Morales v. Farmland Foods, Inc.
This matter was before the court on the plaintiffs’ Motion for Protective Order, seeking protection from responding to discovery requests including interrogatories, requests for production, and requests for admission served on nearly all of the almost 300 FLSA opt-in plaintiffs.
Granting Plaintiffs’ Motion, the court reasoned:
“As a starting point, “[p]arties may obtain discovery regarding any nonprivileged matter that is relevant to any party’s claim or defense-including the existence, description, nature, custody, condition, and location of any documents …” Fed.R.Civ.P. 26(b)(1). However, “[t]he District Court does have discretion to limit the scope of discovery.” Credit Lyonnais v. SGC Int’l, Inc ., 160 F.3d 428, 431 (8th Cir.1998). To determine if a matter is discoverable, the court must first evaluate whether the sought discovery is relevant to a claim or defense. Accordingly, although limited, relevant evidence includes “any matter that could bear on, or that reasonably could lead to other matter that bears on” the claims or defenses of any party. Oppenheimer Fund, Inc. v. Sanders, 437 U.S. 340, 351 (1978). “Some threshold showing of relevance must be made before parties are required to open wide the doors of discovery and to produce a variety of information which does not reasonably bear upon the issues in the case.” Hofer v. Mack Trucks, Inc., 981 F.2d 377, 380 (8th Cir.1992). “Determinations of relevance in discovery rulings are left to the sound discretion of the trial court and will not be reversed absent an abuse of discretion.” Hayden v. Bracy, 744 F.2d 1338, 1342 (8th Cir.1984). Once the requesting party meets the threshold relevance burden, generally “[a]ll discovery requests are a burden on the party who must respond thereto. Unless the task of producing or answering is unusual, undue or extraordinary, the general rule requires the entity answering or producing the documents to bear that burden.” Continental Ill. Nat’l Bank & Trust Co. of Chicago v. Caton, 136 F.R.D. 682, 684-85 (D.Kan.1991) (citation omitted).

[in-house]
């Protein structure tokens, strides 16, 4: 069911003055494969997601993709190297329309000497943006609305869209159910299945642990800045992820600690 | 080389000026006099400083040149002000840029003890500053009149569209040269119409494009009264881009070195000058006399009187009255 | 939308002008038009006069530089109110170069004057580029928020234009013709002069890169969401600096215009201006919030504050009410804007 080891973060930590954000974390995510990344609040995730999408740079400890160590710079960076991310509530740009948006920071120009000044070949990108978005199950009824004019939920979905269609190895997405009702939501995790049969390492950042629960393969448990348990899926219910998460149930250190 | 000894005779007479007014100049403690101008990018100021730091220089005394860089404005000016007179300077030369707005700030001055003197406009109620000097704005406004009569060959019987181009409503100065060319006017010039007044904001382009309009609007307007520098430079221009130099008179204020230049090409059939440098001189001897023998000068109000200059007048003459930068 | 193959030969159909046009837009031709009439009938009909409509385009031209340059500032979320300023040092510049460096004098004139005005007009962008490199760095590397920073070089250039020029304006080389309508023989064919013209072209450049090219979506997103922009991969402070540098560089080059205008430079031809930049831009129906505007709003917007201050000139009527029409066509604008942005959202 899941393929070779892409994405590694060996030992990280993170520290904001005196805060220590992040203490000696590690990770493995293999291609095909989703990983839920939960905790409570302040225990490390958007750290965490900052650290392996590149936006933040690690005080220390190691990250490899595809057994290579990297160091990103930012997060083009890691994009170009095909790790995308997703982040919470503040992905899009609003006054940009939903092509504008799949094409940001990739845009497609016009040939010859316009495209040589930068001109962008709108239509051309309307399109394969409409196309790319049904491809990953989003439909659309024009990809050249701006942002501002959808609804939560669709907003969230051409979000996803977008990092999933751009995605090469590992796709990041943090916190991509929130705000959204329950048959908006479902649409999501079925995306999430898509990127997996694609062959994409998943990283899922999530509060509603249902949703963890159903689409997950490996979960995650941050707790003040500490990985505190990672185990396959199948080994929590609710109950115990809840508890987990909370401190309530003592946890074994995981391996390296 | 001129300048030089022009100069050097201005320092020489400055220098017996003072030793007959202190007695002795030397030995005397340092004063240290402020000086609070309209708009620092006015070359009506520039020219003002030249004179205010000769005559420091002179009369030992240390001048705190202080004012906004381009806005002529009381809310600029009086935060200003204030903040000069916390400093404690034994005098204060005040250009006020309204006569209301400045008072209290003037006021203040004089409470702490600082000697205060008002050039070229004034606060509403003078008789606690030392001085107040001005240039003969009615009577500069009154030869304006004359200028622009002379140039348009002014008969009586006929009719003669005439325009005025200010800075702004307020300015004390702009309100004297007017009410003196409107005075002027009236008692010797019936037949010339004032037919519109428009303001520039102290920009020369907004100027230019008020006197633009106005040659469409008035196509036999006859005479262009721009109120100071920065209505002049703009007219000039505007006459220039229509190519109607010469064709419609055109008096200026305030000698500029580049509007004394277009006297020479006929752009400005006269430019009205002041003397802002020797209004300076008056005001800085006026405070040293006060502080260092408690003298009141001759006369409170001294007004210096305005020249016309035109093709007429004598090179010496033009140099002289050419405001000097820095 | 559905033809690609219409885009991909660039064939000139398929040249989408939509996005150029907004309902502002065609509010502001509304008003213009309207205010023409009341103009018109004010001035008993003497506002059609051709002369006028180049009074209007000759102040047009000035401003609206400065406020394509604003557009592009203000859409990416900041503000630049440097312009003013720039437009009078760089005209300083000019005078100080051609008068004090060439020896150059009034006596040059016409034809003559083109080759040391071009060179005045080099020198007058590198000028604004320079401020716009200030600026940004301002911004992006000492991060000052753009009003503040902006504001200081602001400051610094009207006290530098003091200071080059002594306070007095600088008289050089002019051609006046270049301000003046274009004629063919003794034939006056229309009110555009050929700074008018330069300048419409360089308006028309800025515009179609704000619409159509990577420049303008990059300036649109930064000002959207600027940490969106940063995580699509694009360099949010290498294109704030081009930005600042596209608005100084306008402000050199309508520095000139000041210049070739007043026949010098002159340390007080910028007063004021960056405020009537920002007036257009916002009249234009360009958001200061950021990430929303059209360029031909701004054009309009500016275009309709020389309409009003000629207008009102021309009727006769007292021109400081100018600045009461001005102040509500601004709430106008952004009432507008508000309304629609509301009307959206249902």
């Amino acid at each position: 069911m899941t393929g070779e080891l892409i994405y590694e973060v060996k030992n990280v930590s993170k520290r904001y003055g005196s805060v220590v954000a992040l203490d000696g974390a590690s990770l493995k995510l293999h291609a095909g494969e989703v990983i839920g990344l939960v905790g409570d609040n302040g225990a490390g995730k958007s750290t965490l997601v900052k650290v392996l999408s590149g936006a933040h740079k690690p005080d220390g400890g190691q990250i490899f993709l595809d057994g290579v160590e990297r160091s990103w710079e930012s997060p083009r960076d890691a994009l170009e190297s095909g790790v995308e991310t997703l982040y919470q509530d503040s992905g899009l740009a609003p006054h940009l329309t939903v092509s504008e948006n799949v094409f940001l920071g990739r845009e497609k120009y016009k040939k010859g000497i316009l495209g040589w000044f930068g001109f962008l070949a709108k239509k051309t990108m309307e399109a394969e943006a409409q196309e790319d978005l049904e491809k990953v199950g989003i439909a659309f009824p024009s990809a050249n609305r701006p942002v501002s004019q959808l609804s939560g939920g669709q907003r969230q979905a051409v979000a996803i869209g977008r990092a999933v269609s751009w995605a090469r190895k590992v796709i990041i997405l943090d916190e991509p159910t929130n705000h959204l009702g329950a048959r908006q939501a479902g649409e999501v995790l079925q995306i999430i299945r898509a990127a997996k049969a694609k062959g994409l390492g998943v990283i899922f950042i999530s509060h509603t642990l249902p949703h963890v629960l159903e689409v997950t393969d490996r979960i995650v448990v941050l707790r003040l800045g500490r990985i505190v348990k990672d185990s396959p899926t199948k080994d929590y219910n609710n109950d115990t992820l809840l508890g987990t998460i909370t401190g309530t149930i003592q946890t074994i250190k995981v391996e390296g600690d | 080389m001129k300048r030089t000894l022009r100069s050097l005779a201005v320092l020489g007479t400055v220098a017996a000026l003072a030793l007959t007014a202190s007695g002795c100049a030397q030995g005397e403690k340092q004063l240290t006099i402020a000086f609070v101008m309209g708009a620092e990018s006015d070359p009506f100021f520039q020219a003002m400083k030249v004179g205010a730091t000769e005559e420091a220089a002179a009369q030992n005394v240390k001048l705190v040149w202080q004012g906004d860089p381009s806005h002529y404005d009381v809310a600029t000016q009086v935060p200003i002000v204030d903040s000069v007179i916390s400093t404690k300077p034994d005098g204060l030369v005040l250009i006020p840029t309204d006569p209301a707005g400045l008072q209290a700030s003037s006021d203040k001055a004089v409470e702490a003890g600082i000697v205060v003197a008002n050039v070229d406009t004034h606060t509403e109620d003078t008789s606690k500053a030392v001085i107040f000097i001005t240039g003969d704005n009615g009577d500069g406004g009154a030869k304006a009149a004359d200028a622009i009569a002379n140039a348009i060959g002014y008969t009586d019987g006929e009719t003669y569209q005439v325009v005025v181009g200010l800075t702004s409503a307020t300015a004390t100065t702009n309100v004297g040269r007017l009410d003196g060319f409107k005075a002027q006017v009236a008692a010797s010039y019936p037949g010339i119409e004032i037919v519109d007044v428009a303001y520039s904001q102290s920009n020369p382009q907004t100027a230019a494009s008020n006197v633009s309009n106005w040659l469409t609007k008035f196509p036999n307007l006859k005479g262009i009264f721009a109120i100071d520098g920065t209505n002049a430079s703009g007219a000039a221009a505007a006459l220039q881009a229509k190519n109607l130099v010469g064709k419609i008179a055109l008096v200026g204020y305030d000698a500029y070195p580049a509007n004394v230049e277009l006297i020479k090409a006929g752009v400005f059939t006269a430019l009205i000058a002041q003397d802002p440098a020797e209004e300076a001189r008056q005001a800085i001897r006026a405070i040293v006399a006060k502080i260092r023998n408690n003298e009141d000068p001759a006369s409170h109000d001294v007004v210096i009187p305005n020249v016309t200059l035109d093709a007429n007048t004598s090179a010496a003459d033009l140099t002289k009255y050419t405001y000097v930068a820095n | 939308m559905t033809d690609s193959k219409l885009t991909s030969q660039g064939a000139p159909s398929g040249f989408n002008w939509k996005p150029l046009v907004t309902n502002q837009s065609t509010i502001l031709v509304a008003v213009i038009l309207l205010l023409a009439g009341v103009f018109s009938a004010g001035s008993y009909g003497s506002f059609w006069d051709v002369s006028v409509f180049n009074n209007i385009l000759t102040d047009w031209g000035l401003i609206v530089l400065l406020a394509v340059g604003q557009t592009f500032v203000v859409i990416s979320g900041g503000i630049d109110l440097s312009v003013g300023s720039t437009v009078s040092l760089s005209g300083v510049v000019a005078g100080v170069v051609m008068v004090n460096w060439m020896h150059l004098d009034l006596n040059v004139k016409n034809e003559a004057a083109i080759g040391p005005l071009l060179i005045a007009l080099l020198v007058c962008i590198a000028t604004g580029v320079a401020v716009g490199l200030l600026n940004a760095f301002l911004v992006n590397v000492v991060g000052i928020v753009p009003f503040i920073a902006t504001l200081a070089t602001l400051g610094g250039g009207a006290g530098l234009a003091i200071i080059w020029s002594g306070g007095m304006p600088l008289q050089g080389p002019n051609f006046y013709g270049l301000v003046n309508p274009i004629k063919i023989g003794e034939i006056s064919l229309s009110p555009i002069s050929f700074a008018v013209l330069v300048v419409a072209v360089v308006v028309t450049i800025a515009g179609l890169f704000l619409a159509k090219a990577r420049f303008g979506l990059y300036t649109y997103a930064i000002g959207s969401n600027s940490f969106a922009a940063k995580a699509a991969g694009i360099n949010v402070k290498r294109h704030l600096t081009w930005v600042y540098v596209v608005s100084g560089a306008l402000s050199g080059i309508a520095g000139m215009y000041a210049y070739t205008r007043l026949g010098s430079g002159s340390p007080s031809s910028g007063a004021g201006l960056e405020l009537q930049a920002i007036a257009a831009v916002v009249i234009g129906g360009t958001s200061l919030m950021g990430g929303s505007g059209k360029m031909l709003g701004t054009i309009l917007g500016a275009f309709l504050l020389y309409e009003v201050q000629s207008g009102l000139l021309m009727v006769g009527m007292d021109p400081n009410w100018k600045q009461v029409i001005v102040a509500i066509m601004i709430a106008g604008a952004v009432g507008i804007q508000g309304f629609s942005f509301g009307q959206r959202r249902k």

The defendant has met its burden of showing the discovery sought is relevant to the claims and defenses in this matter, in a broad sense. Similarly, the plaintiffs have met their burden to show the plaintiffs are subject to unusual, undue or extraordinary burden by having to respond on behalf of each separate opt-in class member. Allowing the defendant to obtain the discovery sought from each opt-in class member is inappropriate in this FLSA lawsuit. See Reich v. Homier Distr. Co., 362 F.Supp.2d 1009, 1015 (N.D.Ind .2005) (“The individual discovery required … would destroy ‘the economy of scale envisioned by the FLSA collective action procedure.’ ”). The defendant seeks to obtain information about the differences between each opt-in class member, however the defendant fails to explain how the representative sampling method suggested by the plaintiffs is deficient for the purpose of establishing (or refuting) similarity between the opt-in class members. Furthermore, the extensive nature of the discovery sought outweighs the benefit. See Geer v. Challenge Fin. Investors Corp., No. 05-1109, 2007 WL 1341774 (D.Kan. May 4, 2007) (finding “the burden and expense the requested discovery (depositions of [each of the 272] opt-in plaintiff[s] ) would impose on Plaintiffs clearly outweighs the likely benefit of such discovery”); see also Fast v. Applebee’s Int’l, Inc., No. 06-4146, 2008 WL 5432288 (W.D.Mo. Dec. 31, 2008) (denying motion to compel interrogatory responses from each opt-in plaintiff). The plaintiffs’ generous proposal of limiting discovery to a random sample of fifteen percent of the opt-in class members is reasonable. See Nerland v. Caribou Coffee Co., Inc., 564 F.Supp.2d 1010, 1016 (D.Minn.2007) (noting the court had “authorized individualized discovery for eighty-five randomly selected opt-in plaintiffs through completion of questionnaires and a limited number of depositions”). The court will not determine the content of the discovery requests as it appears the parties will be able to resolve the issue without court intervention. Upon consideration,
IT IS ORDERED:
The plaintiffs’ Motion for Protective Order (Filing No. 158) is granted as follows.
1. The defendant may take full discovery of the two named plaintiffs.
2. The defendant may serve discovery on a random sample of fifteen percent of the FLSA opt-in class members.
3. No opt-in class member will be allowed to testify at trial unless first responding to the discovery discussed in paragraph 2 above.”